Sep 01 2010
This is a quick update on the Autism Omnibus hearings – representative cases heard before a special court to decide if there is any credible evidence to conclude that autism may be a vaccine injury. After hearing exhaustive testimony by all sides, the special masters determined that the evidence does not support a link between autism and vaccines.
One of the cases heard was the Cedillo case, which was used as the test case for the theory that the MMR vaccine plus exposure to thimerosal can trigger brain damage that looks clinically like autism. In February of 2009 the court rejected the claim that Michelle Cedillo’s autism was caused by vaccines. No only was the theory of causation without scientific backing, evidence was presented to show that Michelle Cedillo demonstrated early symptoms of autism prior to ever receiving the MMR vaccine.
In fact the Cedillo case is representative of a fact that scientific research is increasingly demonstrating – that subtle signs of autism are present prior to parents noticing that there is a problem and long before formal diagnosis. The consensus of evidence is that signs of autism appear between 6-12 months of age, and maybe earlier in some cases. Meanwhile, the first MMR vaccine is given at 12 months. Since causes must precede effects, this fact alone is fatal to the MMR-autism hypothesis.
After being rejected by the Autism Omnibus special court, the Cedillos appealed, and their appeal was recently rejected by a federal appeals court (one notch below the Supreme Court). The Examiner reports:
The federal appeals court found that the special master’s decision was justified under a U.S. Supreme Court decision that requires trial judges to determine whether an expert witness’ theory about causation is testable, has an acceptable error rate, and has been peer reviewed and published.
The appeals panel also held that the special master could instead rely on the testimony of a U.S. government expert witness who argued that the testing done by laboratory engaged by the Cedillos was “severely flawed, and should not be considered reliable.”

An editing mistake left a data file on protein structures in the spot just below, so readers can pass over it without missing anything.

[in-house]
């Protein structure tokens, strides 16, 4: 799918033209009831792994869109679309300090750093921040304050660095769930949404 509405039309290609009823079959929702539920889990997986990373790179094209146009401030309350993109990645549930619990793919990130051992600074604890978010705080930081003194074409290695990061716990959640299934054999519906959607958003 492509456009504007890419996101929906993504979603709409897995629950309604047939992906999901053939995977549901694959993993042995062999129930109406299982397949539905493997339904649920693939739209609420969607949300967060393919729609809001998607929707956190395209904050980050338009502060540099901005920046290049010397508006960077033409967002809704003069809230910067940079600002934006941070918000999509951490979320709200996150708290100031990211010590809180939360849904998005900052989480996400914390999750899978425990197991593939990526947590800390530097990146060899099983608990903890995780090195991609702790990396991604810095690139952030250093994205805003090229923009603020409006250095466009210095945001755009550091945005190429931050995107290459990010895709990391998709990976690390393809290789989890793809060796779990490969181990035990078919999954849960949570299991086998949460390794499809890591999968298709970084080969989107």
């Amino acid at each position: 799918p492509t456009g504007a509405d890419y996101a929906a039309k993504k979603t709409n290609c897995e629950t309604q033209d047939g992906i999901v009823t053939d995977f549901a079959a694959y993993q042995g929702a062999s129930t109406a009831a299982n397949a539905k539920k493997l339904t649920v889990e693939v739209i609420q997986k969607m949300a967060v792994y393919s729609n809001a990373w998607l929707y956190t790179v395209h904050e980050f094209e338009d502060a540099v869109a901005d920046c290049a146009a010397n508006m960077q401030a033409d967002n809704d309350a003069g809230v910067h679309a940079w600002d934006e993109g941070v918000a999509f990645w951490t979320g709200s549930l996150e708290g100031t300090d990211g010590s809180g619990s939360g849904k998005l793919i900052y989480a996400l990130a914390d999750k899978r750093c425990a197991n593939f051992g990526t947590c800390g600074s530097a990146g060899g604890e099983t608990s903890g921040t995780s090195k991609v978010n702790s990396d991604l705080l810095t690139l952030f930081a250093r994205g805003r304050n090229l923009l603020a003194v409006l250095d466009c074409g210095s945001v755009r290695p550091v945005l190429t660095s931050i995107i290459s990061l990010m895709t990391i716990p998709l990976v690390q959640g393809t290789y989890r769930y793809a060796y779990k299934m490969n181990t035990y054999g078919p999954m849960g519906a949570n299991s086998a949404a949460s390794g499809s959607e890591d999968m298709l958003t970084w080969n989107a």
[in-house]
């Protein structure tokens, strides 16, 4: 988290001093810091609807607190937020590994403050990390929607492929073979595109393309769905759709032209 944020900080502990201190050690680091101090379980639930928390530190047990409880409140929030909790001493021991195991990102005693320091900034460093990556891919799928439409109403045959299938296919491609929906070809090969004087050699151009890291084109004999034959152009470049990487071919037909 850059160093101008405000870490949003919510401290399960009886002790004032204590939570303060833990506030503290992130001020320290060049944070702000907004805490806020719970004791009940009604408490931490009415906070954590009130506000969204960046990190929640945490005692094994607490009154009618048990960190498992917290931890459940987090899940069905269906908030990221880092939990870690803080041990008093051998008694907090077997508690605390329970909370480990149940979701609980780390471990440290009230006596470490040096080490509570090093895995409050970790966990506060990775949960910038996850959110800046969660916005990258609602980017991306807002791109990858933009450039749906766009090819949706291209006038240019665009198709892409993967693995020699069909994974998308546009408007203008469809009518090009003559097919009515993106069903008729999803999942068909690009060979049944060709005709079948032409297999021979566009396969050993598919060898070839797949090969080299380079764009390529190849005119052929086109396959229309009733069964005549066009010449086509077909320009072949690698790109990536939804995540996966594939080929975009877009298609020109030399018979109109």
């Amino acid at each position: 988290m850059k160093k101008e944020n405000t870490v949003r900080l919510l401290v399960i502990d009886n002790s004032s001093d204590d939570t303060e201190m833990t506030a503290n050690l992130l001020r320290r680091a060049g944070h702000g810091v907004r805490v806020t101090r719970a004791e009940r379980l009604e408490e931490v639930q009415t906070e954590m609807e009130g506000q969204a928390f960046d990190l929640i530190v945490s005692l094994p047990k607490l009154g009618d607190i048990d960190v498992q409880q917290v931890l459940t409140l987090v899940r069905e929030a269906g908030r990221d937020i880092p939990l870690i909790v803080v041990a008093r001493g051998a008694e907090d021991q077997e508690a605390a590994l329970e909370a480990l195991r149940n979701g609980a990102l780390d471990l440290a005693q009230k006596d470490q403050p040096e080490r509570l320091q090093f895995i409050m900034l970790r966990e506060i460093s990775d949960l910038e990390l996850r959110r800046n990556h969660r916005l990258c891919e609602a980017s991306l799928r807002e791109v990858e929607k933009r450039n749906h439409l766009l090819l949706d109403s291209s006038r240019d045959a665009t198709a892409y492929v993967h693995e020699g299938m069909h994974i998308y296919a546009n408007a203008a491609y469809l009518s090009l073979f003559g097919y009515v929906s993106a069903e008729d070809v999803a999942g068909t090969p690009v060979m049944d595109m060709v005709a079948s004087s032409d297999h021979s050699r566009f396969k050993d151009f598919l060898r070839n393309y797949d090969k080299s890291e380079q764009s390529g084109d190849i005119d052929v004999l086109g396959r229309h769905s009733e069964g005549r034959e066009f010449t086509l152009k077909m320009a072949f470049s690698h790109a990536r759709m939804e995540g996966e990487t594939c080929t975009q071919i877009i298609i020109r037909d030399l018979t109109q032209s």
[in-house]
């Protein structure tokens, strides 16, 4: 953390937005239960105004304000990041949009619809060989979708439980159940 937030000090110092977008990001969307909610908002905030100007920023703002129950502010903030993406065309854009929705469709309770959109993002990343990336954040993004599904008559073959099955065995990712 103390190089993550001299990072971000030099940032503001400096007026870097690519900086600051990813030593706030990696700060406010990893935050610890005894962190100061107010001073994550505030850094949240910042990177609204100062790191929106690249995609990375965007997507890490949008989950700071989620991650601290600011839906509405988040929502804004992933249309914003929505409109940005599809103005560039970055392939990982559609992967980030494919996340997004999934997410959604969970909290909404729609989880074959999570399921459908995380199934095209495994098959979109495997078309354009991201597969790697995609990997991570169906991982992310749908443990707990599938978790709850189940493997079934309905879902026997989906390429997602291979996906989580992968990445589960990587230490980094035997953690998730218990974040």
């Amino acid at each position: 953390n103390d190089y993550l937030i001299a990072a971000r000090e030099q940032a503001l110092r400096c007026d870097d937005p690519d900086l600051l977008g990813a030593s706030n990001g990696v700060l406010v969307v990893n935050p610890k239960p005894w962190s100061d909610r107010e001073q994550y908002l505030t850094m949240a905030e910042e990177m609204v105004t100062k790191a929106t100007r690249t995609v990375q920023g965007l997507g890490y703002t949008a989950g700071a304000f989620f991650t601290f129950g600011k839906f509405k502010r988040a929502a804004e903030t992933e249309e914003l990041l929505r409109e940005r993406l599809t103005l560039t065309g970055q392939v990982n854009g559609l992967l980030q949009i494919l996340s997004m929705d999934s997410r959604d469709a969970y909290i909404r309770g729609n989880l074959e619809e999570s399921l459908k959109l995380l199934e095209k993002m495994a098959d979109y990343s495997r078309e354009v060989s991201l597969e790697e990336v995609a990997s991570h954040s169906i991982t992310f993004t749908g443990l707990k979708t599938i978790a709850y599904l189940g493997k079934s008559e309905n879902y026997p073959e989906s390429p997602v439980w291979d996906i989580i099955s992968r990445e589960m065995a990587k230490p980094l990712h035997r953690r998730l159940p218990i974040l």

The Cedillos report that they are “considering their options” to take their case further.
In general, when complex scientific cases like this are tried in court, with an exhaustive review of the evidence and rules of evidence and argument that preclude reliance on logical fallacies, the outcome is generally favorable to science. We saw this with the intelligent design – Kitzmiller case, and here again with the Autism Omnibus hearings. There is always the risk that a case will be decided on obscure legal grounds, rather than the merits of the science. But I am glad to see that at least occasionally science rules.
After posting this entry, another related news item came to my attention. In the UK a court has awarded 90 thousand pounds to a family whose child (now 18) was alleged injured by the MMR vaccine. Orac has an excellent discussion of the issue. He makes many salient points, which I have also made in previous posts.
Specifically – no one denies that there are risks to vaccines and they occasionally cause serious side effects, although serious effects are rare. Also, compensation for side effects is appropriate. It also needs to be noted that the legal threshold for concluding a possible link between a vaccine and injury is much lower than the scientific threshold, and this is not unreasonable.
In this particular case the decision seems to have been based largely on the temporal association between the MMR and onset of symptoms (which occurred 10 days later). From a scientific point of view, this absolutely can be a coincidence, but from a legal point of view it was sufficient to award compensation.
It also has to be noted that the child in this case does not have autism. He suffers from seizures and mental retardation, but not autism.
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